Published Nov. 17, 2019, in the Wyoming Tribune Eagle: “Houseplants: a top garden trend for 2020.”
By Barb Gorges
There is a publication that comes out every fall discussing trends in gardening, written primarily for those in the green industry: nurseries, landscapers, garden centers, etc. Garden Media Group listed eight hot topics for 2020 that commercial enterprises should pay attention to (http://grow.gardenmediagroup.com/2020-Garden-Trends-Report):
- Increasing city greenscapes
- Circular economy–waste becoming building materials
- Green collar jobs available, especially horticulture
- Soil microorganisms and regenerative gardening
- Attracting amphibians to backyards
- Indigo, the color and the natural dye
Houseplants is a category I can most easily relate to as I write this on a snowy, 10-degree day at the end of October.
Houseplants have been rediscovered by millennials who yearn for green acres but make do with apartment square footage.
Succulents are the most popular plant type, according to the surveys Garden Media looked at. And cactus. Echeveria is most popular. There are 150 cultivated varieties of this succulent. All are basically rosettes of thick leaves. They grow slowly, occasionally produce baby rosettes and need less watering than typical houseplants. I’ll have to try one.
Garden Media recommends the astute retailer offer Houseplant 101 classes for the members of the new indoor gardening generation to help them become “Plant Parents.”
That makes me a Plant Grandparent, I guess. I still have an azalea I bought 30 years ago that blooms a couple times a year.
While some people may buy houseplants to clean the air like an air purifier or as interior decoration like other people buy books for the color of their spines, growing and propagating plants is much more fun than that.
My mother started me out with violets when I was in junior high. It’s so easy to cut off a leaf and stick the stem in potting soil and watch for the new plant to grow.
In college it was an avocado tree grown from a pit. And jade plants reproducing from stems cut and planted. For 40 years, I’ve had spider plants that send out shoots looking for a new foothold and I give it to them, sometimes in the same pot, sometimes in a new pot, anchoring the bottom of the shoot to the soil surface with an unbent paperclip until the roots develop.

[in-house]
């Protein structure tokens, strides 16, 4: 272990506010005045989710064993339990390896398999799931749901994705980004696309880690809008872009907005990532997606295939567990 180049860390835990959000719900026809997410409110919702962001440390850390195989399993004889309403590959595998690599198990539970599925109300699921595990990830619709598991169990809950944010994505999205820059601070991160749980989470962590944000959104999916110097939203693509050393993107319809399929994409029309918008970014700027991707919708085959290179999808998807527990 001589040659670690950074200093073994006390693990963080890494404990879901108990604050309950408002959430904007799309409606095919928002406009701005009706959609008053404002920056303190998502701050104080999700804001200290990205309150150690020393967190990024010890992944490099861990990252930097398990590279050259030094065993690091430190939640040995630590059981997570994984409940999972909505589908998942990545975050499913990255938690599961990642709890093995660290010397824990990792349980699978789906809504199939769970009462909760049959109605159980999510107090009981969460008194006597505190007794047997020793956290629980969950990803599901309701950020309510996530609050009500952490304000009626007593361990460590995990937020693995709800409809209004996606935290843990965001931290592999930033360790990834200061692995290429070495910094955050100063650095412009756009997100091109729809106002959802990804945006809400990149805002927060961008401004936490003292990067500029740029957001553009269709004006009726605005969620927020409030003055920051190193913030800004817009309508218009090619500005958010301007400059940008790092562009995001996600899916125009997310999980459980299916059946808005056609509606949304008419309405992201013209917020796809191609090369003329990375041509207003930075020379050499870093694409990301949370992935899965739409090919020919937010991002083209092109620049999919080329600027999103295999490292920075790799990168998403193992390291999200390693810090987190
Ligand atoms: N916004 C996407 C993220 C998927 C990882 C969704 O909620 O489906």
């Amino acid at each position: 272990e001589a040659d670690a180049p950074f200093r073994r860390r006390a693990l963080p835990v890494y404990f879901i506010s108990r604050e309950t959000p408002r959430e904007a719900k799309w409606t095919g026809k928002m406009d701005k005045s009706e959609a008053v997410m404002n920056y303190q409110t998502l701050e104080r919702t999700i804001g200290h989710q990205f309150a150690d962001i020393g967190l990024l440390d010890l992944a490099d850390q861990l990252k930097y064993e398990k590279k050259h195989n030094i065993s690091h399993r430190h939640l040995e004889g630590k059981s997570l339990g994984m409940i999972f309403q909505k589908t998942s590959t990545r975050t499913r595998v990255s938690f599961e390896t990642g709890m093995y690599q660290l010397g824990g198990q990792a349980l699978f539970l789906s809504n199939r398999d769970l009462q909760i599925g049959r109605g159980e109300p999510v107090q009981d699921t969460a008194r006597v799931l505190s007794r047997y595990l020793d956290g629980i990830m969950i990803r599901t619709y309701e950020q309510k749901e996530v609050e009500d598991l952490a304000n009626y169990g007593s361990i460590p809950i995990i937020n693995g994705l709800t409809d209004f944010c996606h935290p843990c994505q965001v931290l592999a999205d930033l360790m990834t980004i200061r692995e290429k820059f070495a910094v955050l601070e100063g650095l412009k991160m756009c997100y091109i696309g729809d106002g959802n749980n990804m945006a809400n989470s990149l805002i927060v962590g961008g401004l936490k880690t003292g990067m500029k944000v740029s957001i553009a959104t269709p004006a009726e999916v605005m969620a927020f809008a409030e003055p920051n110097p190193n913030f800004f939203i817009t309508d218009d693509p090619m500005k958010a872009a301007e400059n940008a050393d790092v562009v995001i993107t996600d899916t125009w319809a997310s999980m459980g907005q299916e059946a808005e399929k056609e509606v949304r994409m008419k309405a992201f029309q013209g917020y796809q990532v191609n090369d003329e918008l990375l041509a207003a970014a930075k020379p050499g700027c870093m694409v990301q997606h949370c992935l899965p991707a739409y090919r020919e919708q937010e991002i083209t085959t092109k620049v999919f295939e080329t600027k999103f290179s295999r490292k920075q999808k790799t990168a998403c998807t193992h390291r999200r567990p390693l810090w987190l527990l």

Philodendron, pothos, ivy and geraniums can all be propagated from cuttings. Sometimes I put the stems in water until I see roots form and then plant them. Sometimes I just stick the stems in the potting soil I find in the garden centers. There are also potting soil recipes online. If you are working with succulents and cactus, you want something grittier than regular types.
A broken piece of my spring cactus (remotely related to Christmas cactus) is growing quickly using the same stick-it-in-potting-soil technique. The key to the method is controlling watering, keeping the cutting midway between wilting and rotting.
Three years ago, the kids gave me a big bouquet for my birthday. As the cut flowers wilted, I pulled them out, downsizing to smaller vases until only two sprigs of greenery remained. And then I noticed they’d sprouted roots. Today they are happily potted up and identified as Buddhist pine.
This summer’s experiment was a piece of ginger root showing green nubbins. I buried it halfway in potting soil and it has sprouted a stalk over a foot tall.
The amaryllises I’ve grown from seed, from a plant from a friend, are nearly old enough to bloom this winter. One I shared with my friend Bonnie bloomed this last summer—she has better windows than me.
And that’s the thing about houseplant propagation—it gets out of hand. You share or at least trade with others, or find new homes for plants that get too big for your house.
Garden Media encourages “Pub crawls or plant swaps” and says, “Meet & Greets with plantfluencers allow people to network with their favorite Insta-celebrity or find other plant buddies.” OK, that last statement makes no sense if you aren’t on Instagram. But plant swapping often happens here in Cheyenne at Master Gardener and Prairie Garden Club meetings.
Finding homes for your plant offspring is easier than finding homes for a litter of puppies or kittens because plants only require a little light, water, soil and far less attention. Just make sure the weather is above freezing when you transport them.
It’s up to you if you end up filling your basement with grow lights and orchids, which I’ve seen happen. What a great place to hang out for the winter!